from The American Heritage® Dictionary of the English Language, 4th Edition
- n. Unfriendly feeling; enmity.
from Wiktionary, Creative Commons Attribution/Share-Alike License
- n. Ill-disposed attitude; grudge; dislike.
from the GNU version of the Collaborative International Dictionary of English
- n. enmity; unfriendliness; malevolence.
from WordNet 3.0 Copyright 2006 by Princeton University. All rights reserved.
- n. a hostile (very unfriendly) disposition
- n. the feeling of a hostile person
Sorry, no etymologies found.
Douglas Paskin had never done anything intentional to raise any racial ill will among the employees of his company.
Many years later Gue claimed that he had written out of no ill will to Brown, but "to protect [him] from the consequences of his own rashness and devotion" by alerting the authorities who, Gue hoped, would deter the raid by setting a guard on the arsenal.
Brother Fernández on this occasion in refuting his Japanese adversaries resulted in the ill will of the bonzes, who stirred up a rebellion against the local prince, who had become a Christian.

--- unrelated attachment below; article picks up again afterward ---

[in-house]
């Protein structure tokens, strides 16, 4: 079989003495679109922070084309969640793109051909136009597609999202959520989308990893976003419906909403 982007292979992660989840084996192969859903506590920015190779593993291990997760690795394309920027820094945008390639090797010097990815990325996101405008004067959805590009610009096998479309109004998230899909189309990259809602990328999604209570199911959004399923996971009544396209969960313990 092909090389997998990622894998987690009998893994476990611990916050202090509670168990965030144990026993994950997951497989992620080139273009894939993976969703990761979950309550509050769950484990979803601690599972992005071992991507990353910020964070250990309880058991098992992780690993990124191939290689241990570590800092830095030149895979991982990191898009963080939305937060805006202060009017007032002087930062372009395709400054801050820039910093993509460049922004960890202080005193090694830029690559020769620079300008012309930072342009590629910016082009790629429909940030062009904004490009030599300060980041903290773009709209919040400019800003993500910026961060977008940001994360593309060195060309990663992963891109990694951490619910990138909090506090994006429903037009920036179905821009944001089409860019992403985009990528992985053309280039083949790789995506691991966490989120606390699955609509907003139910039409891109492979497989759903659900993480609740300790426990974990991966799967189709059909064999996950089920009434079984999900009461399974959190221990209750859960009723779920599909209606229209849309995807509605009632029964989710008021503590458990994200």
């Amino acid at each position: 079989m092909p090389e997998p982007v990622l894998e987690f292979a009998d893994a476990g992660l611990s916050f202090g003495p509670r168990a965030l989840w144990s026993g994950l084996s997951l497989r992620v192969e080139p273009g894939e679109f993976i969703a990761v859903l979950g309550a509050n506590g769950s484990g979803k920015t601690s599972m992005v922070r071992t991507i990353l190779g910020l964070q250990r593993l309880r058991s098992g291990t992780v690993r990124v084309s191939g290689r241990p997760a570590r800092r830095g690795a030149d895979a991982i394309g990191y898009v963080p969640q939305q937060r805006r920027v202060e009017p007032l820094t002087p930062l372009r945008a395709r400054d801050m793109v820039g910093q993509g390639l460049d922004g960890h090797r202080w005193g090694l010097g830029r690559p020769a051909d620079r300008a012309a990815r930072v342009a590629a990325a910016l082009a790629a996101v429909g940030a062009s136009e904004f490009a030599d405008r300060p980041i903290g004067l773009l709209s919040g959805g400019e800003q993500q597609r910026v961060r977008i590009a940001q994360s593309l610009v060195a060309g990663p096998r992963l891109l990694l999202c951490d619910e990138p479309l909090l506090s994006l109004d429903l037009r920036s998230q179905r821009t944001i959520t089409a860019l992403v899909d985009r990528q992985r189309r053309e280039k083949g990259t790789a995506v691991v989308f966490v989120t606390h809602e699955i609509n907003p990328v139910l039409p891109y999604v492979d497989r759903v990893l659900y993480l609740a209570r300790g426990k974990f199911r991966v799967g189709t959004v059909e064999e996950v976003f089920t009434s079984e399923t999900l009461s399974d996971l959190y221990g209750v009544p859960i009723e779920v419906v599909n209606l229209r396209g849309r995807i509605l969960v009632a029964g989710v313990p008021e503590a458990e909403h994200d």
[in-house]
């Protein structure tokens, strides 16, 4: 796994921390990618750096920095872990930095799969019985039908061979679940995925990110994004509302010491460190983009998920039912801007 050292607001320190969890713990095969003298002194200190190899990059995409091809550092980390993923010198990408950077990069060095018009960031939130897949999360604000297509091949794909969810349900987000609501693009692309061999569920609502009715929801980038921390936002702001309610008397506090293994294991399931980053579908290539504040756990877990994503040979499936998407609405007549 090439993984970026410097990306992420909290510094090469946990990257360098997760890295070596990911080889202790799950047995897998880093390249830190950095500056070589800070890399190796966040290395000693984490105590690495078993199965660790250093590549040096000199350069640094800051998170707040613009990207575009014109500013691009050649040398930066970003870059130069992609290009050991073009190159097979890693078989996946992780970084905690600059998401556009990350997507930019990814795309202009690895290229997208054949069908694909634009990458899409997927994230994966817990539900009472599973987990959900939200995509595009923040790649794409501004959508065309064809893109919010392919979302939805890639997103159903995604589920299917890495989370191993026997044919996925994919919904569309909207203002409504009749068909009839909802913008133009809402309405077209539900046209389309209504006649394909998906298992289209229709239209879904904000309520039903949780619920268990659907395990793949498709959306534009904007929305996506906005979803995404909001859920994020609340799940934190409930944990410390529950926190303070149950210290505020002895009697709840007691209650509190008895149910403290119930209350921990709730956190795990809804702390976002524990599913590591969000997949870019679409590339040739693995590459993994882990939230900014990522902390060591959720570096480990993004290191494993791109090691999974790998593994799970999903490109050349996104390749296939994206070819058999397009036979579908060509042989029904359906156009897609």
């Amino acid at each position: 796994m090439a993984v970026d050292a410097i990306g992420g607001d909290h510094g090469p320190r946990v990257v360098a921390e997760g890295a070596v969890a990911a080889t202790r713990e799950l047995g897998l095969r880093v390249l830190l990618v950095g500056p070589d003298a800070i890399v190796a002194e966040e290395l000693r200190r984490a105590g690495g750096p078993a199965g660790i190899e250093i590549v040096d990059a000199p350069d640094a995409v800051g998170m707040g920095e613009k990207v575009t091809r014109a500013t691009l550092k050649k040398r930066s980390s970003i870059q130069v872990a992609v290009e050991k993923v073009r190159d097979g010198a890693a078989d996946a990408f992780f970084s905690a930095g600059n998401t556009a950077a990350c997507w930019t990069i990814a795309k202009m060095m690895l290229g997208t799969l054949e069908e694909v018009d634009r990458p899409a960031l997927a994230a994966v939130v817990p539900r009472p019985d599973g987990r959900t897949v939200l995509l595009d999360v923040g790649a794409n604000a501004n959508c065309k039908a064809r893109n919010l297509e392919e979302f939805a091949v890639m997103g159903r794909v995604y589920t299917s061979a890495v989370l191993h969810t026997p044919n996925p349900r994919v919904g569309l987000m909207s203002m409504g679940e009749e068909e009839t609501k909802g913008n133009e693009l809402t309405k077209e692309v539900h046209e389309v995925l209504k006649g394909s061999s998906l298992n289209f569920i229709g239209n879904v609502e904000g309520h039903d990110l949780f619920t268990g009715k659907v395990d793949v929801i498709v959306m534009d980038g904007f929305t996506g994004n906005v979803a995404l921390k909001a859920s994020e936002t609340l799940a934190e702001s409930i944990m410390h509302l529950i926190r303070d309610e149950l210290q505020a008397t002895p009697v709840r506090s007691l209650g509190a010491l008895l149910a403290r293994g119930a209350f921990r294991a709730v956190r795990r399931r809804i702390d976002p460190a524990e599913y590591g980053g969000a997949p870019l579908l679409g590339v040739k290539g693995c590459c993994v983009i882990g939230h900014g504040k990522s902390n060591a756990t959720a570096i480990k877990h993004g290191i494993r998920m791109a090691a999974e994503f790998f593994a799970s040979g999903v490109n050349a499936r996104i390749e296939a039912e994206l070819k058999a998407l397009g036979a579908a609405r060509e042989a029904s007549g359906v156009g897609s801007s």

The emphatic personal pronoun ( 'attem) indicates by an implied contrast that the ill will is entirely on their side; he on his part never bore them ill will, in fact, does not now.
Callisthenes undoubtedly harbored much ill will toward the royal house of Macedonia for obliterating his hometown, but he obliged Alexander with obsequious propaganda until the king had him executed.
Poor Miss Ferris, who was well-disposed towards everybody, and a lover of peace and concord if ever there was one, dreaded the thought that she had provoked the ill will of a young woman whom she knew to be narrow-mindedly unscrupulous.
One curious side issue is that Himmler does not seem to have borne any ill will against Schellenberg for his part in the affair.
He had no ill will against the Richmond Academy -- he wished there were flourishing institutions in every county of the State -- for indeed, the diffusions of the blessings of education would be the best antidote to this gambling spirit which pervades the community.
The Great King Cambyses conquered Egypt in the late sixth century B.C. and initiated a century of ill will when he burned temples throughout the country and killed the sacred Apis bull at Memphis in a fit of anger.
He was defeated because of the ill will which the liberals had borne him since the council, at which, according to them, he had shown himself too ultramontane.